### Lecture 7

```HONR 297
Environmental Models
Chapter 2: Ground Water
2.7: Water Table Contour Maps
Images Courtesy: Charles Hadlock, Mathematical Modeling in the Environment
From our work with
Darcy’s Law and the
interstitial velocity
equation, it should be clear
that a key to ground water
investigation is the
 The general method to
determine groundwater
several test wells and
measure depths to ground
water to determine the
water table elevation via
known horizontal datum
levels!

Courtesy USGS: http://ga.water.usgs.gov/edu/earthgwwells.html
2
Water Table Contour Map

Once the data from
the test wells is
collected, the
information is usually
put into a water table
contour map, such as
the one shown in
Figure 2.20 of our
text (p. 39).
Courtesy: Charles Hadlock, Mathematical Modeling in the Environment
3
Water Table Contour Map

In a fashion similar to
topographic maps,
which display points
of equal elevation via
contour lines, water
table contour maps
show points of equal
contour lines!
Courtesy: Charles Hadlock, Mathematical Modeling in the Environment
4
Water Table Contour Map


Remark: Usually, water
table contour maps
are constructed from
means of interpolation
and extrapolation.
The general
topography of the land
surface above the
water table may also
be taken into account
(especially for a
shallow ground water
aquifer).
Courtesy: Charles Hadlock, Mathematical Modeling in the Environment
5
Key Fact!






When working with water table contour
maps, it is a good idea to keep the following
fact in mind:
Water Table Contour Map Key Fact: At any
point, the ground water always* tends to flow in a
direction that is perpendicular to the head
contour at that point.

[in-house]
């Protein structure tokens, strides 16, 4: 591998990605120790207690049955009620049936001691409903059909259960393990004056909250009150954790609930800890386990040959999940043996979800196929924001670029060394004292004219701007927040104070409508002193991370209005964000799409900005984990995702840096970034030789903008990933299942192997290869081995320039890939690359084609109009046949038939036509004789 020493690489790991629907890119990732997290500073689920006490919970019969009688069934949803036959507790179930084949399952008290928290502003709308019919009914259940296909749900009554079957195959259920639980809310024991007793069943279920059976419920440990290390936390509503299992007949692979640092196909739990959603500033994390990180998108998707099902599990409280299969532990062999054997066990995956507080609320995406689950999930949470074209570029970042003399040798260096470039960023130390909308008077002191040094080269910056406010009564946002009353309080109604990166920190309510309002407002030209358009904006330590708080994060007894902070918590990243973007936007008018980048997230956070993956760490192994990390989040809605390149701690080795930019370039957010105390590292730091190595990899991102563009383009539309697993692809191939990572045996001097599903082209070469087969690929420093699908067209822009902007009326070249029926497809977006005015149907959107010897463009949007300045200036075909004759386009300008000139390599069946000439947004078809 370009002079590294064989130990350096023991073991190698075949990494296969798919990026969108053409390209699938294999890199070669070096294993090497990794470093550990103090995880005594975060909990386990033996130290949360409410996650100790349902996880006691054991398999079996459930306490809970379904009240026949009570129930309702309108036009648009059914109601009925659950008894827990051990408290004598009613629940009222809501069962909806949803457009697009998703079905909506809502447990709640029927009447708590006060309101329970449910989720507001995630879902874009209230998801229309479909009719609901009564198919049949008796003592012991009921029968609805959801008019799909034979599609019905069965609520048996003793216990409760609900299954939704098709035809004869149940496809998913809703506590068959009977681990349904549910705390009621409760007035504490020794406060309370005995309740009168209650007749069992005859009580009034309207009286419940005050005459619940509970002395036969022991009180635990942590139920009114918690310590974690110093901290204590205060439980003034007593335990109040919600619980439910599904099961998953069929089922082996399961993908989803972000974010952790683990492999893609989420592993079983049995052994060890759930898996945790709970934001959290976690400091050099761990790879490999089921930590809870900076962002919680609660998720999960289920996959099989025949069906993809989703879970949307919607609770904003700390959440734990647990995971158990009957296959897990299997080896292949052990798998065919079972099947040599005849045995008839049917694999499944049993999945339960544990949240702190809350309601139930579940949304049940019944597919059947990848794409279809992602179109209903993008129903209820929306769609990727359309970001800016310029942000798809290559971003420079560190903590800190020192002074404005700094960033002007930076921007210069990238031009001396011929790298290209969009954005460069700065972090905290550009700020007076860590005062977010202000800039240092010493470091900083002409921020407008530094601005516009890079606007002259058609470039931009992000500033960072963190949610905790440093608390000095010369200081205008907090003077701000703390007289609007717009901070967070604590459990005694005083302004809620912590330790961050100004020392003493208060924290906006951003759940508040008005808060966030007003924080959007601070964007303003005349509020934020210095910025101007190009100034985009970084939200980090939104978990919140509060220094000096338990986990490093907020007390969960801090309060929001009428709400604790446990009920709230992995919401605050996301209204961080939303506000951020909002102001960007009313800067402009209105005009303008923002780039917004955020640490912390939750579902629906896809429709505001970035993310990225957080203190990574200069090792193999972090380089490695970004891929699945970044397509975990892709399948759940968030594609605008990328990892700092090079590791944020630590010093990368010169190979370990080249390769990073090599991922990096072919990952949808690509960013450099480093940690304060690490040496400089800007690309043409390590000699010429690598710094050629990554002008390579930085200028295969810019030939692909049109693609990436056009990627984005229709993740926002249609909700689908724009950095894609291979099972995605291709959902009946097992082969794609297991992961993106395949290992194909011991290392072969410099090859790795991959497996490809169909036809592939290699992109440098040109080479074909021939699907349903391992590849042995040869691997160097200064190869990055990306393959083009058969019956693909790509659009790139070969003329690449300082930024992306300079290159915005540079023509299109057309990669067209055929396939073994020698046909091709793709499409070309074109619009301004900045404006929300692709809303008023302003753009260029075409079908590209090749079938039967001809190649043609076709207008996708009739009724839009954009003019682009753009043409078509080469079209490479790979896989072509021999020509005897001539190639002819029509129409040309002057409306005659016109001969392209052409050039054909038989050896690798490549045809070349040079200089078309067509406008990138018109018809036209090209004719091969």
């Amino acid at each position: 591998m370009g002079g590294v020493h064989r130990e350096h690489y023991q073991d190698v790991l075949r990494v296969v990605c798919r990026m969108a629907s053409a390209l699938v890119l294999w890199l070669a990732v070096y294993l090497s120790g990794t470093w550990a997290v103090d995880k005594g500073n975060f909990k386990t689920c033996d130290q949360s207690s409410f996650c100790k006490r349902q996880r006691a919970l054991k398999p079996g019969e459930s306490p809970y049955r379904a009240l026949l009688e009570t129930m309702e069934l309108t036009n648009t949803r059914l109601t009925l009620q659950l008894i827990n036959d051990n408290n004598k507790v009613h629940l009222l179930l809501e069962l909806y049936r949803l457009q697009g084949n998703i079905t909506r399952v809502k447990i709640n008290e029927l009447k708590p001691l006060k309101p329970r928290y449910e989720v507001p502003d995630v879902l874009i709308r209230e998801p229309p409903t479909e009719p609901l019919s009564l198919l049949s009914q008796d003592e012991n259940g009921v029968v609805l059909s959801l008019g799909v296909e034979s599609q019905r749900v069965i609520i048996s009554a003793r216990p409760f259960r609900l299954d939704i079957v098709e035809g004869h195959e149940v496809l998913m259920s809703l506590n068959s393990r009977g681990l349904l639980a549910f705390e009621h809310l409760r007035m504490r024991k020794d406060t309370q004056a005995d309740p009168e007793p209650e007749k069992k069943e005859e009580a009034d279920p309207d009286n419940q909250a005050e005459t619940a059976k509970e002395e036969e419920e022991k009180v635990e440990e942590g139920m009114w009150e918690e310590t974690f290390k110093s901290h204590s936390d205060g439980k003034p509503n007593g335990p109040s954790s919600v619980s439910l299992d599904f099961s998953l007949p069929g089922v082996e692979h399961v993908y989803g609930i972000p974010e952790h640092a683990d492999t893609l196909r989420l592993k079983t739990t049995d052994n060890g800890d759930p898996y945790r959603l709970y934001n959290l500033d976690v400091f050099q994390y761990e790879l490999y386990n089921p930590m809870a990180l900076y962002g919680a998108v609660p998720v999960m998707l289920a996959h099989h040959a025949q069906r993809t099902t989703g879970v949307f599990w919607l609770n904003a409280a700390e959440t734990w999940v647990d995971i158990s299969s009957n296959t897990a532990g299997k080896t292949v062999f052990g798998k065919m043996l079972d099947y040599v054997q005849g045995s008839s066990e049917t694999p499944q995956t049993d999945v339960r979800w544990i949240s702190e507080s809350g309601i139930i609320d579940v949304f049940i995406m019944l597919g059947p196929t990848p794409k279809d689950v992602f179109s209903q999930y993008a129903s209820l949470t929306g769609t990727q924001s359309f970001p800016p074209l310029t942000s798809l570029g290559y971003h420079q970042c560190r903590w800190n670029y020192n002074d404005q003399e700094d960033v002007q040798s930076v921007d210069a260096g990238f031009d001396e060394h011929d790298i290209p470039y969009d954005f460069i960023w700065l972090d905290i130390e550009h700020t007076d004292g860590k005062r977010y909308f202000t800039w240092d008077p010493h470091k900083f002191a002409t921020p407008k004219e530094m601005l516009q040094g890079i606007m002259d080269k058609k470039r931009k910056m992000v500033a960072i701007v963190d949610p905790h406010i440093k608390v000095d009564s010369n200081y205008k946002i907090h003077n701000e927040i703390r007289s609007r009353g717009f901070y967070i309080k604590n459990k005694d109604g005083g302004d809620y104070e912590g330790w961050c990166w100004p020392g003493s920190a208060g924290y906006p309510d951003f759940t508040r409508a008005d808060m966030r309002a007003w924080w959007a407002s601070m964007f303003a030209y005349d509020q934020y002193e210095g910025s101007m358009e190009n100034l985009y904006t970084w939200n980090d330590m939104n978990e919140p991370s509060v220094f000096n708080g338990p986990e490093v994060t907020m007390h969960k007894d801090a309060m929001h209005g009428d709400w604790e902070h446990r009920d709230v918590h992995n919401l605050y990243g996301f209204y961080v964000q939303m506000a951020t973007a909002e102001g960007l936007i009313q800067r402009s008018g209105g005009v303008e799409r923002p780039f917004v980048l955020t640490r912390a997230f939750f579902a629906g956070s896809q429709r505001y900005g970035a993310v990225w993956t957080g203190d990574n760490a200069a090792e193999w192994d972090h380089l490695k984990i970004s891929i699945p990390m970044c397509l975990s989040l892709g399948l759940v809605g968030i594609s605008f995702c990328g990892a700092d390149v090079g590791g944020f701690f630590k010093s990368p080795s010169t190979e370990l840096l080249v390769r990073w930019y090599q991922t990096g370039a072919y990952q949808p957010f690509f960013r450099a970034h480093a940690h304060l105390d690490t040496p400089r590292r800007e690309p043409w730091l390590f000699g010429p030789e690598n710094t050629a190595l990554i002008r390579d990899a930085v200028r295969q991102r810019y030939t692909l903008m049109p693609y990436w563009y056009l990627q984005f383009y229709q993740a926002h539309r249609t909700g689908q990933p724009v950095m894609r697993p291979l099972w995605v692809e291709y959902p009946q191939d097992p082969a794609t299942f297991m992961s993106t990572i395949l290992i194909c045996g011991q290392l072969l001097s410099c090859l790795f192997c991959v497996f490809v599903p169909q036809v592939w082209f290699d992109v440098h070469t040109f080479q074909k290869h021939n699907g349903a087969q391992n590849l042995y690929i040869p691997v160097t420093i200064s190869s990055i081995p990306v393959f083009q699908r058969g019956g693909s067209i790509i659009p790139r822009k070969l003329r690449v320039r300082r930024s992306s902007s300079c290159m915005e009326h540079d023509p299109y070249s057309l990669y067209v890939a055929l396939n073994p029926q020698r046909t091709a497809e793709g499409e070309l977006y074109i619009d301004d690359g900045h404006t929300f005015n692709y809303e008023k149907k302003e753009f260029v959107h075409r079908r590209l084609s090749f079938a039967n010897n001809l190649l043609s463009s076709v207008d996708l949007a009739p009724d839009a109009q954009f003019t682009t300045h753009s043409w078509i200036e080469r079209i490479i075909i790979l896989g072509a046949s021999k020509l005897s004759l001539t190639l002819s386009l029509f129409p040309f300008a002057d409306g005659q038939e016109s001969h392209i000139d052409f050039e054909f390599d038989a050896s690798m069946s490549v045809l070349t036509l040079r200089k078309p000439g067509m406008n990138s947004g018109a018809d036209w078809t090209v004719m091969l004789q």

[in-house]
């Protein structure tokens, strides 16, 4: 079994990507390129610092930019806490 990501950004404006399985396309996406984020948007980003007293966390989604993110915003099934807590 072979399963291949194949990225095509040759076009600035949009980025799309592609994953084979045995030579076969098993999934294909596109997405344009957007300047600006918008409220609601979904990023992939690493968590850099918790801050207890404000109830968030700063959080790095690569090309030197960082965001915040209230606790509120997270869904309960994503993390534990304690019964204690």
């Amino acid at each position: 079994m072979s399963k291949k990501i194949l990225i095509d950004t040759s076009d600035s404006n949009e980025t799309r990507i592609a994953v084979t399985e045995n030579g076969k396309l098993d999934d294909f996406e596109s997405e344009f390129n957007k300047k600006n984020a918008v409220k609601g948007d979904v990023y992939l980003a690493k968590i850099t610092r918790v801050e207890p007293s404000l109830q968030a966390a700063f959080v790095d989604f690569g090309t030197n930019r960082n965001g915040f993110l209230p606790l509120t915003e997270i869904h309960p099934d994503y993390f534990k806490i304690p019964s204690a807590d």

Reason: Think of a marble rolling down the
side of a hill – it will always want to move
down the hill in the direction that is always as
steep or directly downward as possible.
Mathematically we say the marble is following
the path of steepest descent, which turns out to
be perpendicular to topographic contour
lines.
Ground water behaves in the same way – it
responds to gravity and wants to follow the
steepest or quickest path down the water
table.
In the rest of Chapter 2 we will assume that
the Key Fact holds – i.e. the flow of
groundwater will be perpendicular to contour
lines.
Courtesy: Charles Hadlock, Mathematical Modeling in the Environment

*The path of the groundwater may be blocked or
deflected in some portion of the aquifer – similar
to a marble rolling downhill and hitting a tree. We
will assume in what follows that this does not
happen.
6
Example 1

contour map shown in Fig. 2.2
of our text (p. 41). Assume
the aquifer under
consideration has a hydraulic
conductivity of 50 ft/day and a
porosity of 25%. Assuming
that a source of
contamination exists at the
point marked X, determine
a.
b.
Which of the three wells W1,
W2, or W3 will most likely
be directly affected.
How long will it take for the
contaminated ground water
to travel from the point X to
the affected well?
Courtesy: Charles Hadlock, Mathematical Modeling in the Environment
7
Example 1
Solution:
levels decrease as we
move to the right,
using the key fact, we
can sketch a flow line
starting at X and
ending at W3 (see
Fig. 2.23 in text).

Courtesy: Charles Hadlock, Mathematical Modeling in the Environment
8
Example 1
Courtesy: Charles Hadlock, Mathematical Modeling in the Environment
9